All of us have thousands and thousands of other organisms within us and without them we would not survive. These friendly creatures, primarily bacteria, inhabit almost every external surface of our bodies as well as our gastrointestinal tracts. And they help protect us from getting infected by dangerous microbes and even in things like digestion. The amazing thing about our community of microorganisms is that each of ours is different and the diversity plays a role in our everyday wellness and health.
Everything that you eat or drink has the potential to alter your microflora. A new study led by a geneticist and published in Science dives deeper into this phenomenon. The study looked at a sample size of 1,100 residents in northern Netherlands who are part of the LifeLines program. The participants were healthy, differentiating the study from previous research in the space. The researchers looked very in depth at the bacteria cultured from these people and did extensive DNA analysis of those bacteria to characterize each individual microbiome. One of the things that they realized was that that are many different foods that can impact your gut bacteria.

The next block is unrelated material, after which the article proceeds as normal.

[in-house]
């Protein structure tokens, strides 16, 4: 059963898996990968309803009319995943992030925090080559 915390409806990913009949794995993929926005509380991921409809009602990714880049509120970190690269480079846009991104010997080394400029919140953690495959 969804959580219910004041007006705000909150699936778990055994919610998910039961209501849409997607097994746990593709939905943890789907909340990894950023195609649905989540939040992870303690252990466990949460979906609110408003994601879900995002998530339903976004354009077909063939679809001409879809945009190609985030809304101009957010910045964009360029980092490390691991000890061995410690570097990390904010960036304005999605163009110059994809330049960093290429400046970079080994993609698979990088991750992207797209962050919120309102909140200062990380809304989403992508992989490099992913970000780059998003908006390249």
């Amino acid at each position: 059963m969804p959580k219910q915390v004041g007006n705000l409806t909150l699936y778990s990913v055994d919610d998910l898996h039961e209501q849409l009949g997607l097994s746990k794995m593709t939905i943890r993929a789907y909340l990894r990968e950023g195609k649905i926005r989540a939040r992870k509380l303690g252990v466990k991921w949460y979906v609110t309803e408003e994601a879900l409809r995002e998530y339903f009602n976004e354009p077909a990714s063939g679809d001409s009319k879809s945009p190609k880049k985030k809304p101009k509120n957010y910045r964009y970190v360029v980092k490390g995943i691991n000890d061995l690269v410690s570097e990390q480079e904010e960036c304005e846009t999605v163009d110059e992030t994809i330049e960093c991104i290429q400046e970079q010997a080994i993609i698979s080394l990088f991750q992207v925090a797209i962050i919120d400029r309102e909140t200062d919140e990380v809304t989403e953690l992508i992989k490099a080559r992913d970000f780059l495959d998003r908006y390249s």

People who ate more yogurt and buttermilk tended to have greater diversity of gut bacteria. This makes sense given the prevailing literature supporting the use of probiotics in a number of issues. Surprisingly, this study showed that wine and coffee were both also correlated with increased diversity of the microbiome whereas whole milk and a high calorie diet had the opposite impact. In total, the research found 60 dietary factors that impacted microbial diversity.
Another component of the observational study looks at the impact that different types of medication had on gut flora. They found great evidence of changes caused by the drugs studied. Antacids seemed to reduce diversity as did antibiotics (as expected) and metformin (more surprisingly). Disease is multifactorial and this research produces the interesting hypothesis of microbiome drivers of disease and vice-versa.
This has been an especially hot research area in recent years and now even some drug companies are looking to utilize the microbiome to help patients fight disease. As we dive deeper in this very important but still very mysterious arena from a research perspective, we are bound to continue to shift the landscape as we better fit our models of disease to the facts that we understand. One thing seems to be clear despite anything else- that is that our microbiome has been a long underrated component of our internal ecosystem and that it plays a very important role in making sure that we function as we are supposed to. The key takeaway here is that you should take care of your microbiome by eating foods that help it thrive and maintain a certain level of diversity so as to thwart pathogenic bacteria growth which may lead to disease or impact the immune system adversely. On the other side, you should also avoid certain foods which may deplete the diversity you have already been able to cultivate.
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